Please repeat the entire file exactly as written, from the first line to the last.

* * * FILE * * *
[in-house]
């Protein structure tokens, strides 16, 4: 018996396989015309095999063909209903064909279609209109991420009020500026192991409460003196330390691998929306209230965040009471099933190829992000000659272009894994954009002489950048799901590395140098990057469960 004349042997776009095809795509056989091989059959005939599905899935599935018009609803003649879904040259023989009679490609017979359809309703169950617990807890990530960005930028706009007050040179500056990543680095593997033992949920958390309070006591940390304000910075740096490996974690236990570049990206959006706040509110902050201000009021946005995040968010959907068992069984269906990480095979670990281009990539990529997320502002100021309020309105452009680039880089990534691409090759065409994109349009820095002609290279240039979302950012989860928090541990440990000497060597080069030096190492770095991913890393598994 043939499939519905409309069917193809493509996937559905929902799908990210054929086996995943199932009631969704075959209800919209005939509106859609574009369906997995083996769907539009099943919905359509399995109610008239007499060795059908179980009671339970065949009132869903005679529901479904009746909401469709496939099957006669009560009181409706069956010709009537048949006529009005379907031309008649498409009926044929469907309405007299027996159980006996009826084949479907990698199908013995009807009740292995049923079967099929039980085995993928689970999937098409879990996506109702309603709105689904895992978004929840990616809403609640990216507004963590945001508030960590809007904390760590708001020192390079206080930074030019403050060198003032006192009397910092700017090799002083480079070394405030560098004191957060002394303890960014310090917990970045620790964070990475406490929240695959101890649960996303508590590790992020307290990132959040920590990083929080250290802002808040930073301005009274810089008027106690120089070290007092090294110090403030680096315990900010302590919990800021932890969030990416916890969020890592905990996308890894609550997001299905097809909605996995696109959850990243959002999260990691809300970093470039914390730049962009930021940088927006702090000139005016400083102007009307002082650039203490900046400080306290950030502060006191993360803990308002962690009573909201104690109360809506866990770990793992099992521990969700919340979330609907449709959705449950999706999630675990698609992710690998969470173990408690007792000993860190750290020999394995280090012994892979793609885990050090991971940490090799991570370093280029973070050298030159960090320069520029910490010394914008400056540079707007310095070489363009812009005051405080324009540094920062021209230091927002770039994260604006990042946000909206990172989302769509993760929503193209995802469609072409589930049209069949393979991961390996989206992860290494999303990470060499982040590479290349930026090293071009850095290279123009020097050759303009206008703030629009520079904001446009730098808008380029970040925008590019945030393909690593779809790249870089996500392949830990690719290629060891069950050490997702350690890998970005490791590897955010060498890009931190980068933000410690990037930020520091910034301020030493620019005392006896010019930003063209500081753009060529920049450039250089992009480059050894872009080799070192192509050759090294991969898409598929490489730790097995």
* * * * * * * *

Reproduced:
[in-house]
């Protein structure tokens, strides 16, 4: 018996396989015309095999063909209903064909279609209109991420009020500026192991409460003196330390691998929306209230965040009471099933190829992000000659272009894994954009002489950048799901590395140098990057469960 004349042997776009095809795509056989091989059959005939599905899935599935018009609803003649879904040259023989009679490609017979359809309703169950617990807890990530960005930028706009007050040179500056990543680095593997033992949920958390309070006591940390304000910075740096490996974690236990570049990206959006706040509110902050201000009021946005995040968010959907068992069984269906990480095979670990281009990539990529997320502002100021309020309105452009680039880089990534691409090759065409994109349009820095002609290279240039979302950012989860928090541990440990000497060597080069030096190492770095991913890393598994 043939499939519905409309069917193809493509996937559905929902799908990210054929086996995943199932009631969704075959209800919209005939509106859609574009369906997995083996769907539009099943919905359509399995109610008239007499060795059908179980009671339970065949009132869903005679529901479904009746909401469709496939099957006669009560009181409706069956010709009537048949006529009005379907031309008649498409009926044929469907309405007299027996159980006996009826084949479907990698199908013995009807009740292995049923079967099929039980085995993928689970999937098409879990996506109702309603709105689904895992978004929840990616809403609640990216507004963590945001508030960590809007904390760590708001020192390079206080930074030019403050060198003032006192009397910092700017090799002083480079070394405030560098004191957060002394303890960014310090917990970045620790964070990475406490929240695959101890649960996303508590590790992020307290990132959040920590990083929080250290802002808040930073301005009274810089008027106690120089070290007092090294110090403030680096315990900010302590919990800021932890969030990416916890969020890592905990996308890894609550997001299905097809909605996995696109959850990243959002999260990691809300970093470039914390730049962009930021940088927006702090000139005016400083102007009307002082650039203490900046400080306290950030502060006191993360803990308002962690009573909201104690109360809506866990770990793992099992521990969700919340979330609907449709959705449950999706999630675990698609992710690998969470173990408690007792000993860190750290020999394995280090012994892979793609885990050090991971940490090799991570370093280029973070050298030159960090320069520029910490010394914008400056540079707007310095070489363009812009005051405080324009540094920062021209230091927002770039994260604006990042946000909206990172989302769509993760929503193209995802469609072409589930049209069949393979991961390996989206992860290494999303990470060499982040590479290349930026090293071009850095290279123009020097050759303009206008703030629009520079904001446009730098808008380029970040925008590019945030393909690593779809790249870089996500392949830990690719290629060891069950050490997702350690890998970005490791590897955010060498890009931190980068933000410690990037930020520091910034301020030493620019005392006896010019930003063209500081753009060529920049450039250089992009480059050894872009080799070192192509050759090294991969898409598929490489730790097995």